“The tall young doctor didn’t mind touching patients,” reads a chapter in Kathryn Boo’s Behind the Beautiful Forevers. “He came one night and stretched out one of Fatima’s arms, and then the other, and when he did so, her bandages, which had turned yellow and black, came loose.”
Fatima is a woman who had burned herself in protest. Boo’s book, a nonfiction account of life in a Mumbai slum, documents the infection that swiftly ends her life after her hospitalization in a facility where no medicine is available.
The book presents a true but grim view of the large, complex and densely populated subcontinent. The nameless doctor walks in and out of the sprawling story on a single page. Yet zooming in on that clinician would reveal a whole other tale — one that unfolds on the white coat he wears, one that can only be seen with a microscope.
The pathogens harbored on a coat meant to signify cleanliness that can end a patient’s life. That’s why, in an op-ed published last week in British scientific journal BMJ, Mangalore-based public health physician Edmond Fernandes advocates removing the white coat for good.
Dark cloaks were once the norm for physicians. They signified the formality that defined medical care, and hid the fluids that sometimes flowed during patient care. But a growing understanding of the spread of infectious disease heralded the advent of white coats. The garment was thought to telegraph a clinician’s cleanliness. It’s been standard in the West for over a century.
The problem, Fernandes points out, is that that unstained expanse of fabric gives the perception of cleanliness — beneath which lives a teeming population of potentially deadly microorganisms invisible to the naked eye. “Today we know that white coats harbour potential contaminants and contribute considerably to the burden of disease acquired in hospital by spreading infection,” he writes.
To Fernandes, the solution is simple: Get rid of the white coat entirely. In an interview this week, he described the “mortal perils” of the white coat, asking, “Can we do something to swallow our egos and provide more appropriate patient care?”
In fact, the ego might be the largest factor impeding the idea from taking hold. For over a century, the coat has been a potent symbol of the prestige of medical practice. Many medical schools initiate their incoming classes with a “white coat ceremony.”
Surgeon-writer Atul Gawande has noted that the coat has a psychological effect on the wearer. “Somehow,” he writes, the idea that he was mortal “didn’t occur to me, even when I saw people my own age die. I had a white coat on; they had a hospital gown. I couldn’t quite picture it the other way round.” In a hectic working life spent face-to-face with pain, suffering, and death, a separation between patient and clinician can be a self-preserving move.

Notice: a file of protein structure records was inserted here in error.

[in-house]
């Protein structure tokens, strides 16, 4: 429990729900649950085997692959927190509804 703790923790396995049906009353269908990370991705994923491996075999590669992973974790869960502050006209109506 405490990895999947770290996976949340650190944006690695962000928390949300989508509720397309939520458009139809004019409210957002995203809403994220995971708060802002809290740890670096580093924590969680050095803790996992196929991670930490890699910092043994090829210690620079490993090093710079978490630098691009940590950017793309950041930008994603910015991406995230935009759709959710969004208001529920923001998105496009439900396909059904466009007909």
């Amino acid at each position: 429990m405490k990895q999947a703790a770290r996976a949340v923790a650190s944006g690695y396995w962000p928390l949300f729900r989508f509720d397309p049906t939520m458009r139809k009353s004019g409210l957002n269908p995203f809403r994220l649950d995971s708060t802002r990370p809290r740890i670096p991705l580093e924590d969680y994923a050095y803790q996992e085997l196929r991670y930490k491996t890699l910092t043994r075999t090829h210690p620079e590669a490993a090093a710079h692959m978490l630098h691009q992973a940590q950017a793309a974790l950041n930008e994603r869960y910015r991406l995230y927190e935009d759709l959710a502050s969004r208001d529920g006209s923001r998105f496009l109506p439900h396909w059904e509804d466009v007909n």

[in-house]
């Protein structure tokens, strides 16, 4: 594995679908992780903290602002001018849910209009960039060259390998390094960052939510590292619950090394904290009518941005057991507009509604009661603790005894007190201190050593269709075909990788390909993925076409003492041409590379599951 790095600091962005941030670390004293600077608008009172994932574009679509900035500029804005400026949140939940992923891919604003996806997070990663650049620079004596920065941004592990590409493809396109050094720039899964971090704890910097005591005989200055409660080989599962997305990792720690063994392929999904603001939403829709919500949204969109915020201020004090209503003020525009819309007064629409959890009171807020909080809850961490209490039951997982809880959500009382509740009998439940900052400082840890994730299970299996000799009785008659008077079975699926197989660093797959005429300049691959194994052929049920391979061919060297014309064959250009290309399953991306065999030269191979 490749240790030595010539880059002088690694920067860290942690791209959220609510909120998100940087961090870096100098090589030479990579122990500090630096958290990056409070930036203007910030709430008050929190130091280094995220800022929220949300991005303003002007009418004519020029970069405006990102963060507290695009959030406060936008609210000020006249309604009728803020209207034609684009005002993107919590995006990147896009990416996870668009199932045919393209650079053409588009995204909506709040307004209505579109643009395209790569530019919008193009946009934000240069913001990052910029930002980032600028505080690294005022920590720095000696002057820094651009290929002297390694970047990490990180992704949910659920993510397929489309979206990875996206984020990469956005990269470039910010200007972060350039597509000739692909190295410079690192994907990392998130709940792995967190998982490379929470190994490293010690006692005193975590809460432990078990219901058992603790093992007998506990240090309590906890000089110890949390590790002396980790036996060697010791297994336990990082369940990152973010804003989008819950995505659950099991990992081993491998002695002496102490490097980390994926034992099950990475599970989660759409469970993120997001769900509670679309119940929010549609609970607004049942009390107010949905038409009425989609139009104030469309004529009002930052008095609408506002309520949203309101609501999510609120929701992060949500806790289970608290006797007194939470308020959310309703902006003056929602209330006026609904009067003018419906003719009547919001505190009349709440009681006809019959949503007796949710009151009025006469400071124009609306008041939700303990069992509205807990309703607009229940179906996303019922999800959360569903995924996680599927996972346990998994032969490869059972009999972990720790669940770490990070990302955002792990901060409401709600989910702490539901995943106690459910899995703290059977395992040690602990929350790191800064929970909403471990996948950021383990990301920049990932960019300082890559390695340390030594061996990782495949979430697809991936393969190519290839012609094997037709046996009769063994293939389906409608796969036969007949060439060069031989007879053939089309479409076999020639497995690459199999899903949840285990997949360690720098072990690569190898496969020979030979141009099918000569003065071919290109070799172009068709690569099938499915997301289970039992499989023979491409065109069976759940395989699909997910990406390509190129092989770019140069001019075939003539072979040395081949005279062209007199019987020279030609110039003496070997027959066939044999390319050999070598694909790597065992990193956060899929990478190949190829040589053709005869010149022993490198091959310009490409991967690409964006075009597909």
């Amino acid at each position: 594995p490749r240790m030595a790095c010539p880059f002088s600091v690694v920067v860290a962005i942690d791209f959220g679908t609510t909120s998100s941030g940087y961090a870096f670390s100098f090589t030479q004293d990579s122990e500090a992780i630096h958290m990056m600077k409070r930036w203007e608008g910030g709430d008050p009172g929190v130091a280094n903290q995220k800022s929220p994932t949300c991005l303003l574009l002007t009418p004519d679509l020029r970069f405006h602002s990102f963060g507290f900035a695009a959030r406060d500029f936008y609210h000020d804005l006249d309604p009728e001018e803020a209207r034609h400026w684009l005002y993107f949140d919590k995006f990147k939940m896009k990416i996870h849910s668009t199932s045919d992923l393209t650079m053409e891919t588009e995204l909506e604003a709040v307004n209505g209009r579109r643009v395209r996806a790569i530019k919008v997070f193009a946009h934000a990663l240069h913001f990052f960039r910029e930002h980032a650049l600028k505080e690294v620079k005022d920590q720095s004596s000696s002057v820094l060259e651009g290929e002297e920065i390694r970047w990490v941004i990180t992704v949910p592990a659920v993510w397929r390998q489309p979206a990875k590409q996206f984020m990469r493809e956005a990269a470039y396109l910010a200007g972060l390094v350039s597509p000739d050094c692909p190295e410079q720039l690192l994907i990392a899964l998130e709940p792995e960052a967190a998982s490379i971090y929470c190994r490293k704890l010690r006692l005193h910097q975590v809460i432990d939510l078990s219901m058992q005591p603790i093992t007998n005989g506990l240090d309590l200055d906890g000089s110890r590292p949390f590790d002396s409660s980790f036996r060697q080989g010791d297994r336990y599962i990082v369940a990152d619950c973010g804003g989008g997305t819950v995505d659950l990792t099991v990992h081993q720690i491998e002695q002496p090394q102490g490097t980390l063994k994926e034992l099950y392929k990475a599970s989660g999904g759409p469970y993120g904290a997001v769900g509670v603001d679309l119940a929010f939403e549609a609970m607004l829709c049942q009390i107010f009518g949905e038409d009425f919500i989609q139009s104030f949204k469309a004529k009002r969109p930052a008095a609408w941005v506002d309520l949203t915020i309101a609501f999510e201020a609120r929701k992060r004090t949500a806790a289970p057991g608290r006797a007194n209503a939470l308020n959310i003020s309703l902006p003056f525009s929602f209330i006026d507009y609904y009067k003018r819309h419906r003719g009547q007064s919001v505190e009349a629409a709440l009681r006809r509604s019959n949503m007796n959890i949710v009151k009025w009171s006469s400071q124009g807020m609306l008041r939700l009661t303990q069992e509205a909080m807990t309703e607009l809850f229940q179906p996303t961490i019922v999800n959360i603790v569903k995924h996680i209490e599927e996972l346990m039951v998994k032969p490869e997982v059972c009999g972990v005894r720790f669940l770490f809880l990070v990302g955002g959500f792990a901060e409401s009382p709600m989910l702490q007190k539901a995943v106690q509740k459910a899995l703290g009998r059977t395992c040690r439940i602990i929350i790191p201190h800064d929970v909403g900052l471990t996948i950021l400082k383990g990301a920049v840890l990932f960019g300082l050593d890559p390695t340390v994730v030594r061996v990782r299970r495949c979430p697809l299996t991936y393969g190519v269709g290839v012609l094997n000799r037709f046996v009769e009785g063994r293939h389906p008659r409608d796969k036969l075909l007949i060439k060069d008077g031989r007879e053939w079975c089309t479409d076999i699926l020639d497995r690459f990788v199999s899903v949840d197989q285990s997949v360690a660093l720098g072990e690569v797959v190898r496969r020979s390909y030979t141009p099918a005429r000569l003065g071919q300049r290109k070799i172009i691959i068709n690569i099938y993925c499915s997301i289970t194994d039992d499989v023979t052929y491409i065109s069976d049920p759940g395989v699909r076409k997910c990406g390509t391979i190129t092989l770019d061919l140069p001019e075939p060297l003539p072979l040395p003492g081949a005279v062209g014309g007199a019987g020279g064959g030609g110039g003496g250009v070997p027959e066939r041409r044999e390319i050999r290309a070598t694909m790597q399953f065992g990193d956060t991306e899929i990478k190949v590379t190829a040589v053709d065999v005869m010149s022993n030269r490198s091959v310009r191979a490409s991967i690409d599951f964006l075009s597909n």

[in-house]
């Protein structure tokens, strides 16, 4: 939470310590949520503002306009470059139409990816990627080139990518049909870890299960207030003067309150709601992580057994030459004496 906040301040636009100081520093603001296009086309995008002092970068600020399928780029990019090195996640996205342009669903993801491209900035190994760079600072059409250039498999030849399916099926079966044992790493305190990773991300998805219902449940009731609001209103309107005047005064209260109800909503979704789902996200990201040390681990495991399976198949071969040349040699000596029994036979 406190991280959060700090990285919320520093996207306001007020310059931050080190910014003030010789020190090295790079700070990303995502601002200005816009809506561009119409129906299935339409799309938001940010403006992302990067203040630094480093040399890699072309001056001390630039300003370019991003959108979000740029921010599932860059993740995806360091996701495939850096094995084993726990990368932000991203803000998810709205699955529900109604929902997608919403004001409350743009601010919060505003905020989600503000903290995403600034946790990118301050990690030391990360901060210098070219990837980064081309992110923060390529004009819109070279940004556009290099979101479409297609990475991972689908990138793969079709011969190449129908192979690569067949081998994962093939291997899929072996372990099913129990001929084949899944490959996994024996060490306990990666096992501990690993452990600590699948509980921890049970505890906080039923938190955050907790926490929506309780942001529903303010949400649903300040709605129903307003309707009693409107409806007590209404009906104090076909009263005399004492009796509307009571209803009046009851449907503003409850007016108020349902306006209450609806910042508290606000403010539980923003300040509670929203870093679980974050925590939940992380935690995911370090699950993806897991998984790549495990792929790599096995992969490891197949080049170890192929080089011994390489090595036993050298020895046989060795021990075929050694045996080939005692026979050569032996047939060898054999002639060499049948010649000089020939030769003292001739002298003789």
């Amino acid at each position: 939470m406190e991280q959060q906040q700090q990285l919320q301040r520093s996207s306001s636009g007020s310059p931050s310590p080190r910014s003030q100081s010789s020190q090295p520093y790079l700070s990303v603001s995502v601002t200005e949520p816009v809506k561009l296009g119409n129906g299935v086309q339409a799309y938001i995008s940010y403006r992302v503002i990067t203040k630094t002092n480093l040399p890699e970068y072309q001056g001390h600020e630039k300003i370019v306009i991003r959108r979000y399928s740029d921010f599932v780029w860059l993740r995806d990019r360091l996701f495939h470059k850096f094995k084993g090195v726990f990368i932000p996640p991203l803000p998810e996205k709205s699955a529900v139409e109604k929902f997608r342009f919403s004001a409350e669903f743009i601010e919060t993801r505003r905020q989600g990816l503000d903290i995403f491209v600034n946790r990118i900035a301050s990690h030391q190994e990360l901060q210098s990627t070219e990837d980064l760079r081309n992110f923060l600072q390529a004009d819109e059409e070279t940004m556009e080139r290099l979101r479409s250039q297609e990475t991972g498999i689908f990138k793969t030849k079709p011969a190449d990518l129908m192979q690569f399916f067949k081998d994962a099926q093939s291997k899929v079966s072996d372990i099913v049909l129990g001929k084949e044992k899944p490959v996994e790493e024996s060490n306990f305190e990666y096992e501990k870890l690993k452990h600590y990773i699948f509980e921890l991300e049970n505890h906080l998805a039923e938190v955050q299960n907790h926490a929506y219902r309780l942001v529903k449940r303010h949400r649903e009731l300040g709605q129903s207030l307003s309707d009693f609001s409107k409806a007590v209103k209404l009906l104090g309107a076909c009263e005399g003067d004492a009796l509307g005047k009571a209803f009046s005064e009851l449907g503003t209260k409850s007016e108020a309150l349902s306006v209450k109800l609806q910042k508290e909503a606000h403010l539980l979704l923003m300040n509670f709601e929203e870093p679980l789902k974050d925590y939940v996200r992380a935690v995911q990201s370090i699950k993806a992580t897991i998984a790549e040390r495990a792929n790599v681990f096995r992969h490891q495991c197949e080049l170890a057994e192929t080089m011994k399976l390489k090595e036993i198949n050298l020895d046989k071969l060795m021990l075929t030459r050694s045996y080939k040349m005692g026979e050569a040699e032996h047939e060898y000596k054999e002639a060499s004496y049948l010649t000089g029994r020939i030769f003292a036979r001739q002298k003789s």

Fernandes has found a third example of white coats as a symbol of the ego. He explained that his BMJ op-ed had been motivated by another article — an op-ed for an Indian newspaper on physicians wearing their white coats in public, all the time, as an apparent signifier of their social status. Saying that the practice could spread infectious pathogens among the general public, that article labeled the phenomenon “white coat syndrome.”
The same term used to mean something entirely different: a patient’s fearful response to physicians clad in white coats. Whether a response to a doctor’s power or a trigger for feelings about the impact of illness, patients are known to experience anxiety, hypertension and other adverse reactions in the presence of clinicians. In a weird way, Indian physicians’ wearing of coats in public might reduce this original white coat syndrome — by breeding familiarity with physicians as ordinary people about town — even if the intention is just the opposite.
But in other ways, ditching the coat would be a helpful move. Alternative items (like stethoscopes) are easier to sterilize but are just as evocative of medical practice, and the anesthetic of emotional distance, if understandable, can ultimately reduce quality of care. Fernandes acknowledged that, “in India, there are no statistics for HAIs [hospital-acquired infections], so it’s like the [tip of the] iceberg phenomenon.” Nonetheless, he cites pertinent research that the majority of physicians’ coats are contaminated with microbes — the full gamut of which encompasses Staphylococcus aureus, enterococcus, and myriad other species — that can seriously harm or kill a patient.
Although the problem of contamination extends beyond white coats to other clothing, bedding, surfaces and even air flow through hospitals, removing the coat would be a step forward — an improvement, for instance, on the advice that Boo’s unnamed doctor offered Fatima on her deathbed.
“Something’s wrong,” Boo quotes her in her sole conversation with the doctor. “I’m so cold.”
“Drink three bottles of water a day,” the doctor offers, ignoring a sign of fulminating infection. He returns her filthy bandages to her wounds and walks out of the room, clad in white and yet impure.
The “Health Horizons: Innovation and the Informal Economy” column is made possible with the support of the Rockefeller Foundation.
M. Sophia Newman is a freelance writer and an editor with a substantial background in global health and health research. She wrote Next City's Health Horizons column from 2015 to 2016 and has reported from Bangladesh, India, Nepal, Kenya, Ghana, South Africa, and the United States on a wide range of topics. See more at msophianewman.com.